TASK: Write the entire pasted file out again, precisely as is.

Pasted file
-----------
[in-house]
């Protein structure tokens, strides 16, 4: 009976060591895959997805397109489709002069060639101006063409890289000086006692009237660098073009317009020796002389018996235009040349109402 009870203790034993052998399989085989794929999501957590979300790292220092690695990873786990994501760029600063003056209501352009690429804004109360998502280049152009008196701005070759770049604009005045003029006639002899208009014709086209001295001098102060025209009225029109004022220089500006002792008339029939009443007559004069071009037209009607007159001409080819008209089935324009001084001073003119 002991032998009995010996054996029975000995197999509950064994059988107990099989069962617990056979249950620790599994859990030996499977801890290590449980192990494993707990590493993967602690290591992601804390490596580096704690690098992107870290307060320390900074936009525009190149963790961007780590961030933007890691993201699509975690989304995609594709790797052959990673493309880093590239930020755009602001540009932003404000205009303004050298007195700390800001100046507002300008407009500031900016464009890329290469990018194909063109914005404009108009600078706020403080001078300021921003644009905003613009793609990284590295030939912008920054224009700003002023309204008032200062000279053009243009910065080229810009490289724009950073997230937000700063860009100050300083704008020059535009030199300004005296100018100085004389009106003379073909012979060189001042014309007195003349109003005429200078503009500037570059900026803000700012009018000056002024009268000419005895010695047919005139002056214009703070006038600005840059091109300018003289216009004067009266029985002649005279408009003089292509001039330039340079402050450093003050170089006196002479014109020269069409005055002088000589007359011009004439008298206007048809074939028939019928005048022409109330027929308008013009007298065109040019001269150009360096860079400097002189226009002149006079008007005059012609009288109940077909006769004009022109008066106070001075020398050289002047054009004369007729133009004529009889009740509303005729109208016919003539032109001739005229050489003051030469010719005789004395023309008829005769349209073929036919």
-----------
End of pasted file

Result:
[in-house]
């Protein structure tokens, strides 16, 4: 009976060591895959997805397109489709002069060639101006063409890289000086006692009237660098073009317009020796002389018996235009040349109402 009870203790034993052998399989085989794929999501957590979300790292220092690695990873786990994501760029600063003056209501352009690429804004109360998502280049152009008196701005070759770049604009005045003029006639002899208009014709086209001295001098102060025209009225029109004022220089500006002792008339029939009443007559004069071009037209009607007159001409080819008209089935324009001084001073003119 002991032998009995010996054996029975000995197999509950064994059988107990099989069962617990056979249950620790599994859990030996499977801890290590449980192990494993707990590493993967602690290591992601804390490596580096704690690098992107870290307060320390900074936009525009190149963790961007780590961030933007890691993201699509975690989304995609594709790797052959990673493309880093590239930020755009602001540009932003404000205009303004050298007195700390800001100046507002300008407009500031900016464009890329290469990018194909063109914005404009108009600078706020403080001078300021921003644009905003613009793609990284590295030939912008920054224009700003002023309204008032200062000279053009243009910065080229810009490289724009950073997230937000700063860009100050300083704008020059535009030199300004005296100018100085004389009106003379073909012979060189001042014309007195003349109003005429200078503009500037570059900026803000700012009018000056002024009268000419005895010695047919005139002056214009703070006038600005840059091109300018003289216009004067009266029985002649005279408009003089292509001039330039340079402050450093003050170089006196002479014109020269069409005055002088000589007359011009004439008298206007048809074939028939019928005048022409109330027929308008013009007298065109040019001269150009360096860079400097002189226009002149006079008007005059012609009288109940077909006769004009022109008066106070001075020398050289002047054009004369007729133009004529009889009740509303005729109208016919003539032109001739005229050489003051030469010719005789004395023309008829005769349209073929036919």